In the religion of the Hindu, Vedas occupy the foremost position, as they are revelations free from defects. Then come the Smrtis, switch are products of human recollection of Vedic revelation. Next come the Puranas, which are narratives which substantiate the truth of the first two, i.e., Sruti and Smrtis.
Five Characteristics of Puranas
The five important characteristic of Puranas have been state in the couplet:
They are primary creation of the world (Sarga), dissolution and recreation of the world (Pratisarga) genealogical descent of the gods, racial progenitors and sage (vamsa), Periods of the Manus who preside over dissolution and recreations (Manvantara), history of royal dynasties, past, present and future (Vamsa nuchararita), Most of the Mahapuranas as current now, do not confine themselves only to the treatment of the above five topics. Quite often, the topics are dealt with in a general manner and several other secondary matter related to religious worship are included. And then there are Puranas which narrate the glory and detail about deities. Thus, Svapurana describers the incarnation and matter connected with Siva, Visnu Purana descirbes those of Visnu. Similarly, Devi Bhagavata gives the details regarding Devi. Devi Bhagavata is stated to be a Mahapurana.
Among the eighteen Puranas-
Devi Bhagavata is the most supreme. It bestows Dharma, desires, wealth and liberation to the readers.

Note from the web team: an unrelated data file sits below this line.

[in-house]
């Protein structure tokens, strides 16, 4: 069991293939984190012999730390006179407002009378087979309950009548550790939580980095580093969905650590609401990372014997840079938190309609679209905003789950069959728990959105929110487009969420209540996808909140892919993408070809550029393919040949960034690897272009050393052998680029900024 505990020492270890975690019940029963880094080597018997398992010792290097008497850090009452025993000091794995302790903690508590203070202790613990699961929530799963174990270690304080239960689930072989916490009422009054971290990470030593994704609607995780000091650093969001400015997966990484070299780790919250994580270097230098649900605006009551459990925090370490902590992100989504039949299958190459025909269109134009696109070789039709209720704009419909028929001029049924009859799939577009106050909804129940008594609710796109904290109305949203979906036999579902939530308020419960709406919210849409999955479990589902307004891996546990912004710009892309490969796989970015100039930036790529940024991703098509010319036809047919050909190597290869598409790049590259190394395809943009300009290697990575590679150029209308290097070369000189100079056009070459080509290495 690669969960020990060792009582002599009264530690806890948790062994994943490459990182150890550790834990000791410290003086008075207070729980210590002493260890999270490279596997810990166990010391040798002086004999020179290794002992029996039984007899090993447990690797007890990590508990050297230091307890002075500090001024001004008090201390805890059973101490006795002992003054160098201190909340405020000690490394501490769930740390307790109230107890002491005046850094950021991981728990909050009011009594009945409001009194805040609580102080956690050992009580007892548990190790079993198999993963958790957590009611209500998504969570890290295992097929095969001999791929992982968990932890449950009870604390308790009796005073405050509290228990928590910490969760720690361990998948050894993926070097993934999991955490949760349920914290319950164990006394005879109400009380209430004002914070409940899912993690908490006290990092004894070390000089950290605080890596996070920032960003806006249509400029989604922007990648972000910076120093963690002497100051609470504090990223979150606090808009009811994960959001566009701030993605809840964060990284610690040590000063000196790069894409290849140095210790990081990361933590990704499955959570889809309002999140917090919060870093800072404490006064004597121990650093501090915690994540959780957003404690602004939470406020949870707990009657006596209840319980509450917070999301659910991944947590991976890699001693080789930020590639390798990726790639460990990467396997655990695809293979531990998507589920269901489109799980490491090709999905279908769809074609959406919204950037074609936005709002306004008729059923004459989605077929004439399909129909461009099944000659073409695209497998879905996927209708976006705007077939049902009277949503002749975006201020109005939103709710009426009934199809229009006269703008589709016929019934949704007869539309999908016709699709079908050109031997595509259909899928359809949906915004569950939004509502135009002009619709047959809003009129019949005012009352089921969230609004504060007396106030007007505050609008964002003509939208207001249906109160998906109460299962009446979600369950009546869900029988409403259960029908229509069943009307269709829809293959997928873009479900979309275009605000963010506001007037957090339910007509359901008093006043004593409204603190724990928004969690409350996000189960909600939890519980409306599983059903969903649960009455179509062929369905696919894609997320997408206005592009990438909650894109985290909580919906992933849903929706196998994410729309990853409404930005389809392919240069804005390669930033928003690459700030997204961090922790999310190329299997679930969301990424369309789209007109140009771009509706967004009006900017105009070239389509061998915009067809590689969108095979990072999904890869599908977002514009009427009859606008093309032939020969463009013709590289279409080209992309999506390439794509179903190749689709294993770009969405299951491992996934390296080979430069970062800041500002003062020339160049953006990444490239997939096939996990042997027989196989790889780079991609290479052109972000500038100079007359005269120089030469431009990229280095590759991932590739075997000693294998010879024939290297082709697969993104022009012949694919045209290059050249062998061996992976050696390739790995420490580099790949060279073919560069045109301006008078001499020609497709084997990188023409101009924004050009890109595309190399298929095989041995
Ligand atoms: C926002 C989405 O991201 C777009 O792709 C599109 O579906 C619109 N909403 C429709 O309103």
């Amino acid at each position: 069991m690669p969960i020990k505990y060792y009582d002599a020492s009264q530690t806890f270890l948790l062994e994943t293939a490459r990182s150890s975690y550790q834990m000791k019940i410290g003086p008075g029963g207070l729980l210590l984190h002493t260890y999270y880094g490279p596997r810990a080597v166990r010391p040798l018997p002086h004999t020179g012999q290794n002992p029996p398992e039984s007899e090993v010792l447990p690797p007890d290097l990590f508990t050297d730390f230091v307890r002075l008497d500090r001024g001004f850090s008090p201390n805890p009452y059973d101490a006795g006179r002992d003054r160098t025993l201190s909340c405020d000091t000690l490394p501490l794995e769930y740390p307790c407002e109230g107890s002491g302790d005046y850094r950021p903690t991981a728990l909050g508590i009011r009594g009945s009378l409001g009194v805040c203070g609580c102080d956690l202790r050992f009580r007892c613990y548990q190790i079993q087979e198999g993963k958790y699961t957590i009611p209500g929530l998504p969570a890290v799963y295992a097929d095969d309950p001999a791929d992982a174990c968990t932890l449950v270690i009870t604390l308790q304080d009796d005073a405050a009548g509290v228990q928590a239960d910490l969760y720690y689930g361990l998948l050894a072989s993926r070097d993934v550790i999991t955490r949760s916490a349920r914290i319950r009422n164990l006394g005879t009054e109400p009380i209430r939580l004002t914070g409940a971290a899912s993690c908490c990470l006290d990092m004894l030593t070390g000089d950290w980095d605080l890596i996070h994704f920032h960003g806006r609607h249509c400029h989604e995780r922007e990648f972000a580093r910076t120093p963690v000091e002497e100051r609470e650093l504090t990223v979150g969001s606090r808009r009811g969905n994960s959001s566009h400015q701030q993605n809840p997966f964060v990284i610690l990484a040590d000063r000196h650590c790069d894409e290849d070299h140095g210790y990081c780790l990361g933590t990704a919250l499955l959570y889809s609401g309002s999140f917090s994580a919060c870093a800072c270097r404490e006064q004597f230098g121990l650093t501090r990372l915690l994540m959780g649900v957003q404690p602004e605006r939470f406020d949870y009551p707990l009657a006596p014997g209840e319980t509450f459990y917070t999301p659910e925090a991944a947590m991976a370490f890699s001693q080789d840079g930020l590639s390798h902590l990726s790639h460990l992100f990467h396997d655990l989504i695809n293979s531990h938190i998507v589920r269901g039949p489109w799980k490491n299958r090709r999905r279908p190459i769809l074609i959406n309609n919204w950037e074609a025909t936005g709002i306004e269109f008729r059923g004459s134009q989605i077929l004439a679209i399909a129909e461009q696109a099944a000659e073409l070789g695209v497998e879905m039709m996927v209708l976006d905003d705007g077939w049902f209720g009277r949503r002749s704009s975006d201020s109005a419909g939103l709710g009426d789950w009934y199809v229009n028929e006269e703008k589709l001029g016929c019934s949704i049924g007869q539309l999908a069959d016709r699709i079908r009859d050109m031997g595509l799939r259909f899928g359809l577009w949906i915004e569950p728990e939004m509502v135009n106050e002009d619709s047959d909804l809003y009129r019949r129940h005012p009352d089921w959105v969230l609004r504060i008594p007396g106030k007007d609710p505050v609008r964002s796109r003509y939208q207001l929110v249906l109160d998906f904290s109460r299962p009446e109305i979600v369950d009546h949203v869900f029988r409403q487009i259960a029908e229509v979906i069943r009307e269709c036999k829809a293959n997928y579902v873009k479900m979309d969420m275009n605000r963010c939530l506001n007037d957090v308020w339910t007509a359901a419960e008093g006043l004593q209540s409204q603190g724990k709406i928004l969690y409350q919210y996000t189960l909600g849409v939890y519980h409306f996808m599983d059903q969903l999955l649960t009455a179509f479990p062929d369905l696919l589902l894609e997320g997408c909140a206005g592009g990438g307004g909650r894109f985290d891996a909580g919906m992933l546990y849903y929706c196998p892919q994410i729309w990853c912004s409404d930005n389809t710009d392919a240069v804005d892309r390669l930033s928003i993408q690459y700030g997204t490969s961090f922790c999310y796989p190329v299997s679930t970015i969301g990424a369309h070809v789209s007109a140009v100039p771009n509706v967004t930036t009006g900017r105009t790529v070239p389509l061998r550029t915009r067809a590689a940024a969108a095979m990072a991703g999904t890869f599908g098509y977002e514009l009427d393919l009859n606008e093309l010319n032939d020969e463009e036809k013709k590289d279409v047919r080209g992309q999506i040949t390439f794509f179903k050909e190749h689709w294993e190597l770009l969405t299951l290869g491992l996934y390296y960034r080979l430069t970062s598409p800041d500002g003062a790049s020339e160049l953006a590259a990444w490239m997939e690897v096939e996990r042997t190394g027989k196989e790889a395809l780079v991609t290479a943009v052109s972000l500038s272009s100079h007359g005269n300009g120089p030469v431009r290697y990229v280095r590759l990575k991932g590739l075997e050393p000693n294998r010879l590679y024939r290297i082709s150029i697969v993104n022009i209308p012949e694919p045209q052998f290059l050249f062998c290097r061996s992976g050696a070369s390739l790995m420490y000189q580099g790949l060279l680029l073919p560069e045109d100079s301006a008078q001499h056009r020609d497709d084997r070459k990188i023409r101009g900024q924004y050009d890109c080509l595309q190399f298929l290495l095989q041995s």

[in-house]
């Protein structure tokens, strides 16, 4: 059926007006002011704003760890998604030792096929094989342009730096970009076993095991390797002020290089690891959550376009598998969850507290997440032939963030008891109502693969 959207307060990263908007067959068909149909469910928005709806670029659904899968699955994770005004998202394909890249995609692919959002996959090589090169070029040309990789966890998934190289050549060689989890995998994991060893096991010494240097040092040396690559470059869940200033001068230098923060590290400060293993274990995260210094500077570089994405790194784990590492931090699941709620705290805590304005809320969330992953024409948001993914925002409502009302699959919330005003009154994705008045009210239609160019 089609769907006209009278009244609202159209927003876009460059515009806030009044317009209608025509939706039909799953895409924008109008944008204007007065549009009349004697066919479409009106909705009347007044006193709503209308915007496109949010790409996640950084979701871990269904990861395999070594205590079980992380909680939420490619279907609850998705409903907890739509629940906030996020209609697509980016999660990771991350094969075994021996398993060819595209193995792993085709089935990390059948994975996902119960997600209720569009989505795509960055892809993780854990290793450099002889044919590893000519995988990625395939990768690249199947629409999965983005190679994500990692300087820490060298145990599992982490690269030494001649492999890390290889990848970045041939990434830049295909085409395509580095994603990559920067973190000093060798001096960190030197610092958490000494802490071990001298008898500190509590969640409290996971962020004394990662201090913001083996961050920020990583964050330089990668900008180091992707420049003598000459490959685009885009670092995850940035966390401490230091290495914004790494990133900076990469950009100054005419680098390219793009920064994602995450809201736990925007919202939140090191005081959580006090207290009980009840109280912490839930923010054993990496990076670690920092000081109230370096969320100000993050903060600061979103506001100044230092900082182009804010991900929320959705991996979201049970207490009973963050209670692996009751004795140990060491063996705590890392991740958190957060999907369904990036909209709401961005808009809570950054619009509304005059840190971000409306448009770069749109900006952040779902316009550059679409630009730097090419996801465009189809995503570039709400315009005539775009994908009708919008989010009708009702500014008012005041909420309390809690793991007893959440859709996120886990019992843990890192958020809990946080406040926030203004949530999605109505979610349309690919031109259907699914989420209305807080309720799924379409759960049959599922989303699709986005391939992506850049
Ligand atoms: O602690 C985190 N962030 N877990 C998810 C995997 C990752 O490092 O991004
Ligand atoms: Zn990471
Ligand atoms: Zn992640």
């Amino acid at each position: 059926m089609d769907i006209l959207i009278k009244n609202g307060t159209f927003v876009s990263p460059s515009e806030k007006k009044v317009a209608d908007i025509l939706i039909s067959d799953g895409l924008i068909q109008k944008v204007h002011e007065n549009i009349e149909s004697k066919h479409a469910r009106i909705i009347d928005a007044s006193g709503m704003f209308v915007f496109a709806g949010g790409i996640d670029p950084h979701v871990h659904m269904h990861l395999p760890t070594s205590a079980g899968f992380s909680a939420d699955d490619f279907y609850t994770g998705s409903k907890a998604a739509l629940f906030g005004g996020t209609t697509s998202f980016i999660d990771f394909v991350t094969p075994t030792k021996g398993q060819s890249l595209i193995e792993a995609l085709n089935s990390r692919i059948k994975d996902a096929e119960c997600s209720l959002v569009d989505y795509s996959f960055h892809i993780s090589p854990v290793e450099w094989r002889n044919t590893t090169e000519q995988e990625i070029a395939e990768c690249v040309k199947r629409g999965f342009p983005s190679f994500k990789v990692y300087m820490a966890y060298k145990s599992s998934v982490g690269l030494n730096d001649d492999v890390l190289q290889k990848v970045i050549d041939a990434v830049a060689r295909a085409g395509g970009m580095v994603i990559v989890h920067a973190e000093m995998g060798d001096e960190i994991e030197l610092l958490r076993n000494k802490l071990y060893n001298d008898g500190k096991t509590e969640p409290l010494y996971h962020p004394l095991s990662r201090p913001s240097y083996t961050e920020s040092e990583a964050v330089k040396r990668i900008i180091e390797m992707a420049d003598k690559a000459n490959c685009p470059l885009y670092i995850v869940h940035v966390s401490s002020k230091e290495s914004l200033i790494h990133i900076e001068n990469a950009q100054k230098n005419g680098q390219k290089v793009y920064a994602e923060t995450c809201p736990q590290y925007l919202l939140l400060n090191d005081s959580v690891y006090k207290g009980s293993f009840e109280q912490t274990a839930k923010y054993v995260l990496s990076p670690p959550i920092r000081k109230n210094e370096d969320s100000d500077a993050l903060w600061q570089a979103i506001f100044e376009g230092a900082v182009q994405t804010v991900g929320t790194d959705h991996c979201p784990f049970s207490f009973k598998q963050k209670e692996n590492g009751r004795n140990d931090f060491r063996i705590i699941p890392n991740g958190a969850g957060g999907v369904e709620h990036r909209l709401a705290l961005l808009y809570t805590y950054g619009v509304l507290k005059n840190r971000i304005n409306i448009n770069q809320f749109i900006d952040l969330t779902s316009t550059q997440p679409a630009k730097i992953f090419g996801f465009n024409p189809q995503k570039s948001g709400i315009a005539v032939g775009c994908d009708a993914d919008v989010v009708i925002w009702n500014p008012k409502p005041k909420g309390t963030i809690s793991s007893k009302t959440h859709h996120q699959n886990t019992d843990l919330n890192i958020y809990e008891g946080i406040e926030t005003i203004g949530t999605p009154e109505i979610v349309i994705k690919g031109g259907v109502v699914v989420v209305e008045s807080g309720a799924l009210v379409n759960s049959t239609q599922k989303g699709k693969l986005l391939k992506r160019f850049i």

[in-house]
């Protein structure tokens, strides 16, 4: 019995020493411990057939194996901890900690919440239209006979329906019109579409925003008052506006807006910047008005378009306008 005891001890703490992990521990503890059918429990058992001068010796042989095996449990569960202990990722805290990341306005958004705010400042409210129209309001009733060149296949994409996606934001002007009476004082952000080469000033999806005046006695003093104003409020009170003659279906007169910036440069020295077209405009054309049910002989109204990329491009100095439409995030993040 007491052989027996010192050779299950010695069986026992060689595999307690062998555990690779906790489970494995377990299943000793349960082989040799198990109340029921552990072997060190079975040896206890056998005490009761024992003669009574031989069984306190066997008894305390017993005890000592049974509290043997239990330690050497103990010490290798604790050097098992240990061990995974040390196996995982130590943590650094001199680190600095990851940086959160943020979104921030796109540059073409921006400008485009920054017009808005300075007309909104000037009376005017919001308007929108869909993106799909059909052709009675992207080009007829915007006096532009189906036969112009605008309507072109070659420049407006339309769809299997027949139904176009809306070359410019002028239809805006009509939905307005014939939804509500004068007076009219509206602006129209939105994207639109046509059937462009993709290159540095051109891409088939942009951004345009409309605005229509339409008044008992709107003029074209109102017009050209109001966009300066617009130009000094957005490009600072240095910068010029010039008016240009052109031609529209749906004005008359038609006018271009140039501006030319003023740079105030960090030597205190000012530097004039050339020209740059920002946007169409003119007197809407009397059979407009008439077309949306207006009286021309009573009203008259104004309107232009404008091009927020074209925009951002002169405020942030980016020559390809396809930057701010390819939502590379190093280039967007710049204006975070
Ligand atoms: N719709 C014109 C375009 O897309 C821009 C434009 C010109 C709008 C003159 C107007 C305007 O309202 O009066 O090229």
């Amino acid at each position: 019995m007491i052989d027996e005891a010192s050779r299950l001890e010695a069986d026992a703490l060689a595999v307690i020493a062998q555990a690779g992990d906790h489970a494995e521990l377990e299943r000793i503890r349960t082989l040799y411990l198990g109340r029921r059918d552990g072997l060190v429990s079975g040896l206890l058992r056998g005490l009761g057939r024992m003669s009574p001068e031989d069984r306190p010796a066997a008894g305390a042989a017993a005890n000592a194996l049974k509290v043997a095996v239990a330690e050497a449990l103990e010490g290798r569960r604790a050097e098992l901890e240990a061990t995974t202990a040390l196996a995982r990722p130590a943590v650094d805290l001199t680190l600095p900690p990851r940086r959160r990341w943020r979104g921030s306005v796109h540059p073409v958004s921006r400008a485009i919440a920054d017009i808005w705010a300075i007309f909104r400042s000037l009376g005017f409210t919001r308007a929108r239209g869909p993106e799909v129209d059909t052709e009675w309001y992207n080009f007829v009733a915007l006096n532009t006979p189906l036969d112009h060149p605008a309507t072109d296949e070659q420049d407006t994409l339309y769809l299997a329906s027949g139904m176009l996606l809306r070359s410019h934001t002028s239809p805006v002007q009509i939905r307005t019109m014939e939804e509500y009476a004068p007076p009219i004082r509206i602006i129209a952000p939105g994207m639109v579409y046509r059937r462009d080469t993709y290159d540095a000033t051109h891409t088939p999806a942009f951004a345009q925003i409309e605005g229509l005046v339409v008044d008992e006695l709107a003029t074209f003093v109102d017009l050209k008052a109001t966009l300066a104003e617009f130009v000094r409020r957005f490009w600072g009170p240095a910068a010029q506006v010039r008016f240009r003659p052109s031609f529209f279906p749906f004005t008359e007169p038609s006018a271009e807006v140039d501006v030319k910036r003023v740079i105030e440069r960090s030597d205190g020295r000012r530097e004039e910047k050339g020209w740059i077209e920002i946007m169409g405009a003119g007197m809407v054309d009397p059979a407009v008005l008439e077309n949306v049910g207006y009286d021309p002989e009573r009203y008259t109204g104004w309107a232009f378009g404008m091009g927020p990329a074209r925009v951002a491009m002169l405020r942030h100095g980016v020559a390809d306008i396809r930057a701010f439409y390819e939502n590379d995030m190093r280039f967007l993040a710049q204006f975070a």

Like Srimad Bhagavata, this is also very holy and fulfil all desires of the devotees. The glory of Devi Bhagavata is given in Manasa Khanda of Skanda Purana. It is not an ordinary Purana. It is a very holy one. Like Srimad Bhagavata, Ramayana etc., the reading of Devi Bhagavata is also done frequently at many places, for the fulfillment of desires.
For those who hear Devi Bhagavata story, success is not away. It should be always read by men for the fulfillment of their desire.
Reading of Devi Bhagavata in a period of nine days is called navaha yajna. (sacrifice which is completed in nine-days) It is considered to be very holy and wish-yielding.
The Purana literature is very ancient. The name Purana occurs in Brhadaranyaka Upanisad, Gopatha Brahmana, Tattiriya Aranyaka, Chandogya Upanisad, Satapatha Brahman etc. but most of the existing Puranas, though containing much old material seem to be late compilations. It appears, Purana must have been recast after the second or third century after Christ. The line occurs in Taittitriya Aranyaka. So, there is no doubt about the fact that Puranas have been in existence since yore.
The Bhavisyat Purana is mentioned in Apastamba Dharma Sutra (Chapter III). Apastamba is earlier than the 3rd century B.C. According to F.E. Pargiter (Ancient Indian Historical tradition, Chapter IV), the Bhagavata Purana cannot be placed rater than the early part of 3rd century B.C. and even possibly earlier still by 150-200 years. Later on many interpolations were made and the Bhavisyat Purana which is available in print mentions even Akbar, Humayun etc. similarly it is clear that most of the Puranas were revised from time to time.
Ancient Indian Historical Tradition, Pargiter says that the Bhagavata Purana was composed about the ninth century A.D. But it contains much old material. Sri Sankaracarya has not quoted this Bhagavata Purana is his Bhasyas. He has quoted Visnu Purana, Mahabharata etc. but not Srimad Bhagawata. So, it is possible, that Bhagavata was completed around the ninth century. It mentions Alwar saints of South India, vaguely, and they belonged to seventh, eighths centuries of A.D.
R.C. Hazra a great scholar on Puranas holds that the existing Puranas were compiled between 3rd century A.D. and 12th Century A.D.